Finally, I screwed the aforementioned shelves in (just a bit of board to hold the pots up). Two screws each, from the underside of the shelf into the angled braces.

You're done! Kinda..

At this point, I got the filler out, and spent a long time filling the cracks that opened during the framing out step. If it's going to live outdoors, you will want to weatherproof it somehow. I painted mine with masonry paint, which gives a wonderful finish on wood, and has good staying power.

Remember to paint inside and outside, to protect the wood properly, and so that it doesn't swell in the rain! When painting, its best to do multiple thin coats, after making sure that the surface is clean. This will give you a nice even drip free finish.

Step 7: Enjoy!

I then attached mine to the wall by screwing some thick batten (more pallet) to the wall, and then screwing the hive top and sides to that batten. You could do this with french cleats, or any fixing method you want!

Touch up any paint you need to now that you've fitted it, and fill those holes with plants! I've got half a dozen basil plants, some (half dead) chives, and some strawberries in there at the moment. The weeds in the patio are doing better than my herbs right now...

If anyone makes something like this, I'd love to see how you got on, and I'd also love to see how you attach the hive to a frame! I made a mess of it, but I'm not sure how I'd do it better!

Step 8: MATHS!!!

As promised, some maths here so that you can work out what sizes you need for different sizes of pots. You'll have to put up with photos of scribbling here, because MS paint is harder than a pen and my phone. Though my phone does struggle to focus without natural light.

A hexagon to hold a 6" pot needs to be 6" at the smallest internal dimension (side to side), and we need to know the length of a side. A hexagon can be thought of as 6 equilateral triangles. If the whole is 6" across, each triangle is 3" high (red pen). If you cut that triangle in half, you have a right angled triangle of 3" on one side (green pen).

Now we need to know the length of the hypotenuse (the slanted edge). Trigonometry can tell you this is 3" divided by sin(60 degrees) (the angle opposite the side we used the length of). This works out as ~3.5" (3.464101615....)

If it's assembled like mine, there also needs to be 3.5" between where the sides cross over each other and where they meet the uprights. This is a little more painful to work out. I dealt with this by lying to myself, and saying that I just needed 3.5" plus the angled sections at each end, and adjusting the cut to what made it work (this also contributed to the warping in my planter). You also need to use trigonometry here. Tan(60) x Wood thickness (0.75" for me) will give you the length of the angled section of the piece (1.299"). Double it, and add it to the width of the hex you worked out above. (3.5+1.3+1.3 = 6.1)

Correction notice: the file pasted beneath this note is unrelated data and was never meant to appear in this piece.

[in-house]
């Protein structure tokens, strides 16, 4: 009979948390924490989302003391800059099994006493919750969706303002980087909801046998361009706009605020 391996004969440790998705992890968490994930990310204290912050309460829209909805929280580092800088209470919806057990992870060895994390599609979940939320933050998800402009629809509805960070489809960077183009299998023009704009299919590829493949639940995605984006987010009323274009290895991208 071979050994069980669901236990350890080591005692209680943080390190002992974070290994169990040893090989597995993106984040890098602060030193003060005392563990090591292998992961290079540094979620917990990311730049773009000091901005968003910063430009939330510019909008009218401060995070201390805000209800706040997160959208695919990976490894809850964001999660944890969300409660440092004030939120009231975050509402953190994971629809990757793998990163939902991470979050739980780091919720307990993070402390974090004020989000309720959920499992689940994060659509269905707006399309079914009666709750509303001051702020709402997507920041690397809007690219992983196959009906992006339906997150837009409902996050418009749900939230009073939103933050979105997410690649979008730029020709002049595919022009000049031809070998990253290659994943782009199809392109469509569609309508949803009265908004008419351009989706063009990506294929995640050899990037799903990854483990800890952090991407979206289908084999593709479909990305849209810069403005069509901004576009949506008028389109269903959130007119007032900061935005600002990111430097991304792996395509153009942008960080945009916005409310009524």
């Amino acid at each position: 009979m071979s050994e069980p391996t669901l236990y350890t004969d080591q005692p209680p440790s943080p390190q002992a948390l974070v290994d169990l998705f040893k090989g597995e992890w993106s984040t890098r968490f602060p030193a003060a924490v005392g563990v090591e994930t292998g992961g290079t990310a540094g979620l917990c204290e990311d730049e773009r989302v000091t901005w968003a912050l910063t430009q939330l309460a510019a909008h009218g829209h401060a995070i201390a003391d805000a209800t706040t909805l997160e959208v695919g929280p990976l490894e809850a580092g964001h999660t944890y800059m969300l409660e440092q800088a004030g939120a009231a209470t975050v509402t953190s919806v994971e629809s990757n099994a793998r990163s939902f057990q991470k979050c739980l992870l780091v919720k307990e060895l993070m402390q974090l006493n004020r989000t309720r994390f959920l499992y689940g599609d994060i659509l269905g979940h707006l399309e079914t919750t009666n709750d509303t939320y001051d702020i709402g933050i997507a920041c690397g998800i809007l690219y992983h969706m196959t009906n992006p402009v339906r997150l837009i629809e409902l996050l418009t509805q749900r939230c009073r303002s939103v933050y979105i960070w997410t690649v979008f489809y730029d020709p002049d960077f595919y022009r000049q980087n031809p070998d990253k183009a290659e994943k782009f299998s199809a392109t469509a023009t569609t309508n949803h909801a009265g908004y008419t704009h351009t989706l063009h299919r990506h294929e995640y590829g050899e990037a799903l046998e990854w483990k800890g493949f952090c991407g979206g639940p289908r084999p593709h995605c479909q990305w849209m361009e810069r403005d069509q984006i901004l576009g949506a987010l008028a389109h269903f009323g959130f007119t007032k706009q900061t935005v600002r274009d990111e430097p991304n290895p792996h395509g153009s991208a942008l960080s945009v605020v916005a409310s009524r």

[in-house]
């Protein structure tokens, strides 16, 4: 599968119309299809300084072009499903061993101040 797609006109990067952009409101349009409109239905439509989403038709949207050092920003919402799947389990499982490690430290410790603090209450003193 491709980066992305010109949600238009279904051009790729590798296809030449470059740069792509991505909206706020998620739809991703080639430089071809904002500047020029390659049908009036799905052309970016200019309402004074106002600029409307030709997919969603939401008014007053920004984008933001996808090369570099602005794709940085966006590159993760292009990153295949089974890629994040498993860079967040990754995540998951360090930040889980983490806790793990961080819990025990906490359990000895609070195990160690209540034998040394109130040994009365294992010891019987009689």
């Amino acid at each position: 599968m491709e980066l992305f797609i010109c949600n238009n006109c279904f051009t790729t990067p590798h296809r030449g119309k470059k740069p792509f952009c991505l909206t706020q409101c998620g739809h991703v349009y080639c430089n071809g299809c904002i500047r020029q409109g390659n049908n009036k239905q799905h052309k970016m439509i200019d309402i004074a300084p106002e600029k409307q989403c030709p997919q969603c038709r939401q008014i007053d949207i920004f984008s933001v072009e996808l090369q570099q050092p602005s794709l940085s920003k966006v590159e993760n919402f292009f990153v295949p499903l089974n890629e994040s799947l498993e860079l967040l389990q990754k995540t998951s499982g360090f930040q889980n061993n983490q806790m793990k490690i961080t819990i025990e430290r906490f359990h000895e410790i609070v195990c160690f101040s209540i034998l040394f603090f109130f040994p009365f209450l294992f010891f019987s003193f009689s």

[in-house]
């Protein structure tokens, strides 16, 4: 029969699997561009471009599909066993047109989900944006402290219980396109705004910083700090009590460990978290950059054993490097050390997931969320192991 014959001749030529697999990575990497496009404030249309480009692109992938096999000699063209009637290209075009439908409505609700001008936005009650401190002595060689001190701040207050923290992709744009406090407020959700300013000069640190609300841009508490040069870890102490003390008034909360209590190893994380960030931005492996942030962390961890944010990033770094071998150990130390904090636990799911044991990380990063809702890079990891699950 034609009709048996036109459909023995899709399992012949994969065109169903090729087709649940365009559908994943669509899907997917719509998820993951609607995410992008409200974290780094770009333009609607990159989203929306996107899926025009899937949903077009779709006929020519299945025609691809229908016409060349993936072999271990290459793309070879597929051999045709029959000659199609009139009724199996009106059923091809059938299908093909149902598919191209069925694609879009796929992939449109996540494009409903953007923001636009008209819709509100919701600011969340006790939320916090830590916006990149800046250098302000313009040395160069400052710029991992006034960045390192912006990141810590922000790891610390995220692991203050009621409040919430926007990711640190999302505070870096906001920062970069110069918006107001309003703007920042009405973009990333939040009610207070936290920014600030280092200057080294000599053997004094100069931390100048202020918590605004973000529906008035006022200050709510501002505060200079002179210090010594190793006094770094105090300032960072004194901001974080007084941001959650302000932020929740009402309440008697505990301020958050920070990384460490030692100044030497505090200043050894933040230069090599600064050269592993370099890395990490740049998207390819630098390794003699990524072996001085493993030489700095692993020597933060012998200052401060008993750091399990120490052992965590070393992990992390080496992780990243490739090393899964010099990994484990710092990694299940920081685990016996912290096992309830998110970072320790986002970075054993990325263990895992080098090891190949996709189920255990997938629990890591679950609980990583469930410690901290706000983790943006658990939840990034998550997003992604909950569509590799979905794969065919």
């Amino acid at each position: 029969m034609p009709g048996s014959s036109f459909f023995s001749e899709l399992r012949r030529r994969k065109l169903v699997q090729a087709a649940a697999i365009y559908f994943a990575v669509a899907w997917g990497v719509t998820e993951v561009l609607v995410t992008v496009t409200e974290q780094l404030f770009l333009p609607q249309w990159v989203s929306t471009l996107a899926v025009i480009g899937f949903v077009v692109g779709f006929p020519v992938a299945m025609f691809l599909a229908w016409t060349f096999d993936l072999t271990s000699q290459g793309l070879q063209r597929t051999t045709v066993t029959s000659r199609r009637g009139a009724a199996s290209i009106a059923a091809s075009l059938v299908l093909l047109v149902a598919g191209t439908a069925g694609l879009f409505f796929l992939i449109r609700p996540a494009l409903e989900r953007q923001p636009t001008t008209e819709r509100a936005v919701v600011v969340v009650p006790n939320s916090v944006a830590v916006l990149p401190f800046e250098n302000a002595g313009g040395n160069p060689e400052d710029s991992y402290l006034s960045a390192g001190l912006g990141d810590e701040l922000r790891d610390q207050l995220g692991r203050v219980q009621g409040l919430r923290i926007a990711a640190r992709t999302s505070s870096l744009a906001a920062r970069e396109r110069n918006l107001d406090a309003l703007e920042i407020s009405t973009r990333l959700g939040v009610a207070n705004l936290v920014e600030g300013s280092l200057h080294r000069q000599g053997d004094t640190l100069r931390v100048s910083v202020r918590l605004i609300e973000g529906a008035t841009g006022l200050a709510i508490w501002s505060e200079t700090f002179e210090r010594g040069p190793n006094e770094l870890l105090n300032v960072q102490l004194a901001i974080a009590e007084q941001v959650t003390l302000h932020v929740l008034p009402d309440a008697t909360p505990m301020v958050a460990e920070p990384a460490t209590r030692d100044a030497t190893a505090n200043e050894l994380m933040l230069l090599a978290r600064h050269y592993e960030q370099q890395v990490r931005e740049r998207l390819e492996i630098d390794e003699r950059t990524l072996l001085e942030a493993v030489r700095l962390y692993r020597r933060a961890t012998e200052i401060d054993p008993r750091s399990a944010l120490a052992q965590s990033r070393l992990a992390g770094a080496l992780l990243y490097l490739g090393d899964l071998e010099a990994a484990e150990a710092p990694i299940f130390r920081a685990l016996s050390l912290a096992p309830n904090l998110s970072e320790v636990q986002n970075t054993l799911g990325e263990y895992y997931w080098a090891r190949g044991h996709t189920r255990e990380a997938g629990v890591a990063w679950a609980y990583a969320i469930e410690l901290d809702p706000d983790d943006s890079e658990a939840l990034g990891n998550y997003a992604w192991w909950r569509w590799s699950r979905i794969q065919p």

I really hope this step helped someone, because it was really hard to write. And I still don't think I did a good job of it.

<p>After all; Proper Prior Planning Prevents (insert rude word here) Poor Performance</p><p>since when piss is a rude word?</p>
<p>Ruder than I like. It's also my curse of choice if I seriously hurt myself. Said quietly but with vehemence it's the only curse that makes my wife come running to check I'm ok.</p><p>That and I'm British. Here most scatological words are seen as rude, if not actively offensive.</p>
<p>Fantastic design and build project, well done!! I now have my pallets curtesy of a local builders merchant (all free to a good home) taken apart and ready to be planed, cut and built. Thanks for sharing you ideas and build.</p>
<p>I'm so slow at replying!</p><p>You have to love anyone who gives you materials to turn into good stuff! I hope your build goes well. And I would love to see if you make something similar to mine. I'd also love to see any differences in detail.</p>
<p>A neat project... I really like the color, all though I'm sure my wife would not stand for hot pink. Good pictures and very thorough details too... </p>
<p>The geometry in this project is beautiful! Great job!</p>
<p>Isn't it amazing that bees use this geometry and they do it all with out any measuring.</p><p>Now that you have the prototype down you can go on to bigger things like a shoe rack. Hope I don't get you in trouble with you wife for that idea. This was a good learning project to tackle, Your results are good and with a practical result. </p><p>Even though it looks complicated and does take a bit of thinking this is one of my favorite geometry figures. I made a big project with it and showed some of the possibilities of it. You might find it interesting ---- </p><p><a href="https://www.instructables.com/id/Making-Dementia-Puzzles-for-my-Dad/step7/The-Wall-Plaque/">https://www.instructables.com/id/Making-Dementia-Pu...</a></p><p>I gave up on trying to find clamps that could work and made my own gluing jigs.</p><p><a href="https://www.instructables.com/id/Making-and-Using-Custom-clamping-jigs/">https://www.instructables.com/id/Making-and-Using-C...</a></p><p>Maybe these can help you with your shoe rack. Rats no smiley faces.</p><p> <br></p>
<p>Looks great! Add a drip system to it and you've got a low maintenance herb hive.</p>
<p>I considered all kinds of things for a drip feed, including lining the spaces and having running water. In the end I decided that is was outside, and under some semi leaky guttering. That and I couldn't make an auto irrigation system out of pallets! If you make one (which I'd love to see) you could always incorporate something. And I'd be really interested to see what you put in there!</p>